Elsewhere, other countries have been advocating for their own rates with their own transaction committees. For example, the UK’s committee, the Sterling Working Group on Risk-Free Rates, has advocated for Sterling Overnight Index Average (SONIA), which is administered by the Bank of England. SONIA is based on “actual transactions and reflects the average of the interest rates that banks pay to borrow sterling overnight from other financial institutions.” Europe has selected European Short Term Rate (ESTER).
ISDA Solution, But Uncertainty Elsewhere
While many groups are uncertain of the path forward, ISDA has a plan in place for those who are willing to sign on to it bilaterally. ISDA has created a protocol (through multiple market consultations) to amend derivatives with definitive trigger events and a fallback SOFR rate for contract parties who agree to the protocol in an effort to avoid market disruption and bridge the legacy agreement gap.
For existing contracts beyond ISDA, the unavailability of the LIBOR benchmark may be a triggering event that implicates “fallback” provisions. Such fallback language is often crafted to address temporary unavailability of LIBOR, but not necessarily a situation where LIBOR is entirely eliminated. It’s the kind of contract ambiguity that could be susceptible to more than one reasonable interpretation, especially if it’s applied to an unanticipated situation.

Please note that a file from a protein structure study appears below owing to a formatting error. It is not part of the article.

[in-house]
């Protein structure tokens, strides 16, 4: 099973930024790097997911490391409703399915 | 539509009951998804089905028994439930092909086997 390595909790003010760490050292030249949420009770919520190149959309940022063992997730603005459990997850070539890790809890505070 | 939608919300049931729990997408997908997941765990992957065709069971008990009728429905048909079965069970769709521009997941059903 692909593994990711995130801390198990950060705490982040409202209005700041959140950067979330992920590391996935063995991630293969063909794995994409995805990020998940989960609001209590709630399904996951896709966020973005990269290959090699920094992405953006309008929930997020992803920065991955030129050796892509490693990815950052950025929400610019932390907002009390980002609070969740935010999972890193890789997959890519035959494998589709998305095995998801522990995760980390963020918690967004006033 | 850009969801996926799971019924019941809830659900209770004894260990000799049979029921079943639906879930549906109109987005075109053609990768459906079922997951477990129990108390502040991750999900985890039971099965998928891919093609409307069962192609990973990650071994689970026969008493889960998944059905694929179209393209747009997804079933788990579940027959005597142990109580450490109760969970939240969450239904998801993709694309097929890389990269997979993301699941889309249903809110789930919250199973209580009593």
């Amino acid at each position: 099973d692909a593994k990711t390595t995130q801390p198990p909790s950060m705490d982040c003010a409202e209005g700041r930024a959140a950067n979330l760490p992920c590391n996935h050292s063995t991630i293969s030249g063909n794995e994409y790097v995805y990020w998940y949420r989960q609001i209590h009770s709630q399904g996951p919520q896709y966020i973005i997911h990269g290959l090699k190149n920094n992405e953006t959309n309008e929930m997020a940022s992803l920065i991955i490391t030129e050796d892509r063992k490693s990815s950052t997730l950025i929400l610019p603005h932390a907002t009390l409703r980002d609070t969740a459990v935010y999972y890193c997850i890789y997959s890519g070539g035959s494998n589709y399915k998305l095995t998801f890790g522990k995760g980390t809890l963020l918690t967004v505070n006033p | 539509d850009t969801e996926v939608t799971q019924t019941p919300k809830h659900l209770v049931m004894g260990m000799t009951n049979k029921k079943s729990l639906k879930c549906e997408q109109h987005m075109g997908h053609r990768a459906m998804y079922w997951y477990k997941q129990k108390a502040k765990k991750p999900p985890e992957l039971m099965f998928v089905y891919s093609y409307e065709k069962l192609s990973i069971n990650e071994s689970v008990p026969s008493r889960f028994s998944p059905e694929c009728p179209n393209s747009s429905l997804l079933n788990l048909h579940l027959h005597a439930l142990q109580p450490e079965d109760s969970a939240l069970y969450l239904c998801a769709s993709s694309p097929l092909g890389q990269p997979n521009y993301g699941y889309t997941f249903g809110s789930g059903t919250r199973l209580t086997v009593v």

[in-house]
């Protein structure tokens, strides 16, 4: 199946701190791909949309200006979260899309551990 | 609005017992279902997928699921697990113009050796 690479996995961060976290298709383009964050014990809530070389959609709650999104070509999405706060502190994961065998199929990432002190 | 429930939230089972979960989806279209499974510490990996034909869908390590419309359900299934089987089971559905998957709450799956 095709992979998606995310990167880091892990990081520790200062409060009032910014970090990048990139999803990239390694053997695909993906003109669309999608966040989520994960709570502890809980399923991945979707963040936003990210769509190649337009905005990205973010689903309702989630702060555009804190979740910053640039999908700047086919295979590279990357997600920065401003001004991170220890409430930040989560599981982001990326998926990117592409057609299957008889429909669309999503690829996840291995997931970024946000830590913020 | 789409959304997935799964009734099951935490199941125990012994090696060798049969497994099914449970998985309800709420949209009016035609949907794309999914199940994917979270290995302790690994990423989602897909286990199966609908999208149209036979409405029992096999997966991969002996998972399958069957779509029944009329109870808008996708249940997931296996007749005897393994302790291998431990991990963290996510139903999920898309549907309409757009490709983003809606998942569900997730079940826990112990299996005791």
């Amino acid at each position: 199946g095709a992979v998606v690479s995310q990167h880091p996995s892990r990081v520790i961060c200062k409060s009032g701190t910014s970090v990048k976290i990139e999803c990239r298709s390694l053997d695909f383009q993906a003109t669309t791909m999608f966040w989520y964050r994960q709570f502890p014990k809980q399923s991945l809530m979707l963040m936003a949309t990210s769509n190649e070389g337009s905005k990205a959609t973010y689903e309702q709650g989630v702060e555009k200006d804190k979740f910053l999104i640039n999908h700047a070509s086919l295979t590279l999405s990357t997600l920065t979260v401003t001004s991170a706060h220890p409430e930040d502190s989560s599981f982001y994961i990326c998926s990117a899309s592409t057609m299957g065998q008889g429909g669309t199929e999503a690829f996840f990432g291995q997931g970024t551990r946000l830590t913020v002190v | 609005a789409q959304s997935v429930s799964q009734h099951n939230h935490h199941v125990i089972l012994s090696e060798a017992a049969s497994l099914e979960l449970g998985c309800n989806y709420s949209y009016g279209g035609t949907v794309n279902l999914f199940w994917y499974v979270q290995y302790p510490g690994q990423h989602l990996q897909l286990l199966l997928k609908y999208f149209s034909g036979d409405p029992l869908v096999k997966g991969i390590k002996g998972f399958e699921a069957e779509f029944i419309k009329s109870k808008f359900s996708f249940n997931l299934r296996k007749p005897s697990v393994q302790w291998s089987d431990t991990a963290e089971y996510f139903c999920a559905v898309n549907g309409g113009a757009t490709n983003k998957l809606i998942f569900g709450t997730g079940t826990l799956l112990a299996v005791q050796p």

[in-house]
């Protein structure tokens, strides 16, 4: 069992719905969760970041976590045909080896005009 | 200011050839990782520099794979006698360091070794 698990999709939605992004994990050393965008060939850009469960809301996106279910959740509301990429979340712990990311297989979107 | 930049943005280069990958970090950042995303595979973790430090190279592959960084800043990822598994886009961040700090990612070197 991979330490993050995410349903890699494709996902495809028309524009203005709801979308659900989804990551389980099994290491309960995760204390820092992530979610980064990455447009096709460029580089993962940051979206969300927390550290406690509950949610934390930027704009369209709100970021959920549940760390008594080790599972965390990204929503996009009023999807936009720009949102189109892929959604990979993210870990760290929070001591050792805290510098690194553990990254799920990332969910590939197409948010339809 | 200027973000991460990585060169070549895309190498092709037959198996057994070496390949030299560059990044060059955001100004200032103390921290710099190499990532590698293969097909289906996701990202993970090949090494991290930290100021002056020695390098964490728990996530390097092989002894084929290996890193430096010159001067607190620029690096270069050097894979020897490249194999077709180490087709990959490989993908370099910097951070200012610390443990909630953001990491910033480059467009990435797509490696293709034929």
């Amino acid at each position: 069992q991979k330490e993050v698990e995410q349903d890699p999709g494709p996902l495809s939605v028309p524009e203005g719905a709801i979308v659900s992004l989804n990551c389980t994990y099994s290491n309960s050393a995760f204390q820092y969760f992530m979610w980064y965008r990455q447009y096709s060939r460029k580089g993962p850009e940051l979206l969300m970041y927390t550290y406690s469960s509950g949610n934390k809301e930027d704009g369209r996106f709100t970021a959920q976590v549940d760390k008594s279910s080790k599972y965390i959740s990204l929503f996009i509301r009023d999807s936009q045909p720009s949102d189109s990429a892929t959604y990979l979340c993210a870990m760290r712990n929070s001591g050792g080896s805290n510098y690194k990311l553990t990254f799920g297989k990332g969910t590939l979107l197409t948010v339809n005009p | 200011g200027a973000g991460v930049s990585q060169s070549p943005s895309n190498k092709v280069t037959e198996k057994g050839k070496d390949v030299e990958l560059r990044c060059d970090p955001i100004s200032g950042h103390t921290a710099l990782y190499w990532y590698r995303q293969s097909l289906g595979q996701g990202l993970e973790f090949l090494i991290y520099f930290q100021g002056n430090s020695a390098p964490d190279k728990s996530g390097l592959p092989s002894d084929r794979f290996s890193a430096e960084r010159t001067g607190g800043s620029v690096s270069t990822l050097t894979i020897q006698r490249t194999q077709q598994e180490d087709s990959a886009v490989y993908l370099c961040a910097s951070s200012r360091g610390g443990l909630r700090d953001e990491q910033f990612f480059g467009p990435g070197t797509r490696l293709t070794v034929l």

A Litigation Magnet
Uncertainty like this draws in litigious parties like a moth to a flame. There are already reports of investors making moves to acquire bonds that have this problem with the hopes of making hay from the inevitable litigation they plan to lead.
As an example of a potential dispute, consider what could happen if there is no functioning LIBOR benchmark, the trustee or agent responsible for the trusts or instruments involved exercises discretion to employ a substitute benchmark rate and this discretion causes a significant shift in value for the existing parties. In such a case, a party experiencing or anticipating a dramatic change in position may choose to commence litigation.
There is a chance legislative authorities will step in to remedy this. The ARRC has made a proposal to the New York legislature on a recommended statute to address legacy agreements governed by New York law.